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Where Does Cooking Oil Come From

where does cooking oil come from

    cooking oil
  • any of numerous vegetable oils used in cooking

  • Cooking oil is purified fat of plant origin, which is usually liquid at room temperature (saturated oils such as coconut and palm are more solid at room temperature than other oils).

  • Instead of coffee, Neelix pours Paris a steaming cup of cooking oil by mistake. (Waking Moments)

    come from
  • In computer programming, COMEFROM (or COME FROM) is an obscure control flow structure used in some programming languages, primarily as a joke.

  • 1 vt …kara kuru: Doko kara kimashita ka. (Where did you come from?)

Buttercup Live- from behind the stage

Buttercup Live- from behind the stage

borrowed from cdbaby.com :

It was really only a matter of time before Buttercup went nuts.

Of course, lotsa folks figured the San Antonio foursome was kinda already there from the get-go. Certainly frontman/guitarist Erik Sanden was always at least borderline crazy, going back to “Dial-a-Song” days when he wrote and recorded a tune a week just for anyone with enough time on their hands to call a special hotline and hear a song over the telephone. Not to mention the stunt where he committed to playing a single song over and over again for 24 hours, just to see if he could. And the bass player, Odie? Goodness, where does one start? Sweetest dude you’ll ever meet, but not “normal” even by the most liberal definition of the word. As for the two straight guys, drummer Jamie Roadman and lead guitarist Joe Reyes … they’d have to be nuts to hang around with the other two, right?

And let us not forget all those “Grackle Mundys” — Buttercup’s handle for their legendary, no-two-alike, what-will-they-possibly-think-of-next very special … events. Concerts, if you will — though they were more like performance art music socials. They were usually held in some tiny art studio in or around downtown San Antone. Or maybe in somebody’s living room or, every now and then, just to fuck with the status quo, an actual rock club. What happened at Grackle Mundys? We could tell you, but unless you were there, you wouldn’t believe it. Come to think of it, most folks who were there — band members included —didn’t believe it, either.

But they did learn to believe in a band that through years of strange gigs, countless songs, and more than a little practice has grown into a moody, melodic, powerful rock band with a sound that is somewhere between the Kinks at their most depressed and Neil Young at his most ecstatic.

Four loons, five-years worth of “Grackle Mundys,” and, just last year, a damn good sophomore album that they actually saddled with the name, um, Hot Love. So yeah, Buttercup has been on the road to madness for a while now. But as Sanden outlines the band’s schedule for the year ahead, it’s clear they’ve now officially gone certifiable.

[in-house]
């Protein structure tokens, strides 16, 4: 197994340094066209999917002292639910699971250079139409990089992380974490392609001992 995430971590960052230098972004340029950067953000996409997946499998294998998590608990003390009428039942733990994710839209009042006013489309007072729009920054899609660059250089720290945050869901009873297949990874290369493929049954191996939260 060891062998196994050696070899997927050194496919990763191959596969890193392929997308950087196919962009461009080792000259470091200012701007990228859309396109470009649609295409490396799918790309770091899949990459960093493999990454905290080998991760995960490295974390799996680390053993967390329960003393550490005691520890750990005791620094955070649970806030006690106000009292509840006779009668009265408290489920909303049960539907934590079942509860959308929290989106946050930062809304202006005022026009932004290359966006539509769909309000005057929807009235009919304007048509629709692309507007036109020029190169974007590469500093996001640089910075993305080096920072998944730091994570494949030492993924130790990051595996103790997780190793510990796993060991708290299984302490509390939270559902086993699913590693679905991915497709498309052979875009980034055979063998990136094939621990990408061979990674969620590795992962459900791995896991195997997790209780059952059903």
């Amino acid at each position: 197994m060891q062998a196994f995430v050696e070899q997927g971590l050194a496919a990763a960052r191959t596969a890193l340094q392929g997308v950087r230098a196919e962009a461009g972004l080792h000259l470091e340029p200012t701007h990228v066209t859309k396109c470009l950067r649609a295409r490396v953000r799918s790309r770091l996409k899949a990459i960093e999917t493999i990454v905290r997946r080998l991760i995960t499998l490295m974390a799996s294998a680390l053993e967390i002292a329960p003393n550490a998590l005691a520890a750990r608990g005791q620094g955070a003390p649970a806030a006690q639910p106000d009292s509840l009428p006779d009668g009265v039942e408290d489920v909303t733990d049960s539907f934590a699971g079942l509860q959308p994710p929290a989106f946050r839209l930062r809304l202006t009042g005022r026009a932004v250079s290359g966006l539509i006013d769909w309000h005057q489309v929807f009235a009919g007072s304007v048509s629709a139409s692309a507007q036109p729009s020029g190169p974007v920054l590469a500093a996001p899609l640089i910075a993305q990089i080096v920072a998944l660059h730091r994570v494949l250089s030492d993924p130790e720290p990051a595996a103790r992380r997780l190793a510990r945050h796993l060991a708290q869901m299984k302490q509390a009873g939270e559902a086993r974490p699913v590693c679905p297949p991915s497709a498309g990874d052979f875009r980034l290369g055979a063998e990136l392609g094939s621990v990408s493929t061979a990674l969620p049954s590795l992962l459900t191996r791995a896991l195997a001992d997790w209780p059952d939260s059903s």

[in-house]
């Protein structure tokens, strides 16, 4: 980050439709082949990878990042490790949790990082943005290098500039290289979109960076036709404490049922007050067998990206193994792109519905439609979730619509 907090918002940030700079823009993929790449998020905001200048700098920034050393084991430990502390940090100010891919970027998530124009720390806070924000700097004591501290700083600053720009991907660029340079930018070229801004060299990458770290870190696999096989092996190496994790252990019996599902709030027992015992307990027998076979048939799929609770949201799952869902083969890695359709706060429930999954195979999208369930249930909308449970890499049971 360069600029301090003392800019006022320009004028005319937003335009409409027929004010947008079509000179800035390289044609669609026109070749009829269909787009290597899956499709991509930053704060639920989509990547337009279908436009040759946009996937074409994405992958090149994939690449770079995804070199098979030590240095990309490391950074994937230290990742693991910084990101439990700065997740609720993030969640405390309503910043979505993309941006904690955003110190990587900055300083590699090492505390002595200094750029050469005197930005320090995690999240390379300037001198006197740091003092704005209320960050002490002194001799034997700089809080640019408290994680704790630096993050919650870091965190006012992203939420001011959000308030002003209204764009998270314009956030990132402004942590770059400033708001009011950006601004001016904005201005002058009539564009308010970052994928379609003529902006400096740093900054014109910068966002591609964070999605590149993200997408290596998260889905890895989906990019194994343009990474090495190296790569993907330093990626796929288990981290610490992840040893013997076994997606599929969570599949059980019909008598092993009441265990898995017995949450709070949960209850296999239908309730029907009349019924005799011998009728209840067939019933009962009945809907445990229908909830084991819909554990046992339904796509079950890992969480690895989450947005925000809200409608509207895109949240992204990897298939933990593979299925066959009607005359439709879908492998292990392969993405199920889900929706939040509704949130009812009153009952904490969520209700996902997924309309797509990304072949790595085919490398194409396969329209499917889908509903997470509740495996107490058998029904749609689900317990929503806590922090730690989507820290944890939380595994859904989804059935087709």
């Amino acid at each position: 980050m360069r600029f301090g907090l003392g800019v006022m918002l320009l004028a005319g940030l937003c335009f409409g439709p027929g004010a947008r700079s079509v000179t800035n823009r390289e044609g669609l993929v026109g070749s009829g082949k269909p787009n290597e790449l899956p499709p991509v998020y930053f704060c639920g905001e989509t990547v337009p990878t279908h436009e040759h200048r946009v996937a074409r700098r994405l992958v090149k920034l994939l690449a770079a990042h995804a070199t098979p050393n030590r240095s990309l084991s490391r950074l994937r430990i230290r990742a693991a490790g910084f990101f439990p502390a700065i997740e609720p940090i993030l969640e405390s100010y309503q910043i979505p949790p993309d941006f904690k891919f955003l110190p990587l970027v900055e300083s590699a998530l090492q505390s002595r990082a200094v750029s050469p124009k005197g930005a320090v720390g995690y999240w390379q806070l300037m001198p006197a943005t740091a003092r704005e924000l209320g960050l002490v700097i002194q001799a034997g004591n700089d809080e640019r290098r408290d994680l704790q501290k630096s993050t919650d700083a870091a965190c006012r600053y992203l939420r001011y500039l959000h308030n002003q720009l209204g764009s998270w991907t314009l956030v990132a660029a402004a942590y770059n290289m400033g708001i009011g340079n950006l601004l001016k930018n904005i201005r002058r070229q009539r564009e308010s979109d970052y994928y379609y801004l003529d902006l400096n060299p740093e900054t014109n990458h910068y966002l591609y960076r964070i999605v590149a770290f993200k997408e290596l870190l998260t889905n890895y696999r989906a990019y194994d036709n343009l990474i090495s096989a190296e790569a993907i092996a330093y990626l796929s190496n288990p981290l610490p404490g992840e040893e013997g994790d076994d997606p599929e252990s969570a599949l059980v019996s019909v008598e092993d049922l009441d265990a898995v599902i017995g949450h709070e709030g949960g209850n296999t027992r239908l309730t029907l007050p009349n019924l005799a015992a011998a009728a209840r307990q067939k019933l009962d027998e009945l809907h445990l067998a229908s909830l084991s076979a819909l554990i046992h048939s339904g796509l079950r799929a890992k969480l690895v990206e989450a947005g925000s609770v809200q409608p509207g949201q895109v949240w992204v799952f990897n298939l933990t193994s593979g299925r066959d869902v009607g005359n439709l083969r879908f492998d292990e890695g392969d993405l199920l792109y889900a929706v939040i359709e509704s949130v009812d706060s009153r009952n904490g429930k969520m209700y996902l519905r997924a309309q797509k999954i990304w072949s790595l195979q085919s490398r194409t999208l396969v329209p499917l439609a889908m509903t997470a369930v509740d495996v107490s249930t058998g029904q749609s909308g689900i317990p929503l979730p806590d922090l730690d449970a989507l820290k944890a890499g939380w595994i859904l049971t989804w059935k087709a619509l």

With two albums under their belt (the aforementioned giddy Hot Love and the previous year’s moodier Sick Yellow Flower), Buttercup will triple their catalog in 2007 by writing, recording and releasing four CDs (three generous EPs and one full-length) before the end of the year. From scratch. First out of the gate is the freewheelin’ rock ’n’ roll EP Captains of Industry — its very title a cheeky nod to the band’s lunatic ambition. Hot on its heels will be the largely acoustic Living Again (July), followed by August’s Camp Zama, an “experimental” live album which may or may not be recorded somewhere in West Texas, far from the band’s San Antonio/Austin comfort zone. The as-yet-untitled full-length, schedule for October … well, there’s no telling what shape and sound that one will take. The band’s kinda making this all up as they go. Truth be told, the whole campaign was pretty much decided on a whim with a quarter of 2007 already in the rear-view mirror.

It’s an ambitious little to-do list, to say the least — and a cynic (realist?) would surely point out that they’ll never pull it off. But there were doubters at quite a few of those Grackle Mundy fetes, too: lured to the shows by friends or curiosity over what all the buzz was about, but ready to call “bullshit” the moment the band broke out the ukuleles, asked the crowd to watch the show on monitors at the bottom of oil drums or led the whole audience outside for a musical parade through a dicey part of town. By evening’s end, though, cynicism was invariably dropped in favor of the warm, fuzzy embrace of the “Buttercult.” Buttercup fans learn fast that this is a band that thrives on the unexpected and taking risks. And they’ve watched this band grow into one of the best, most solid rock bands around.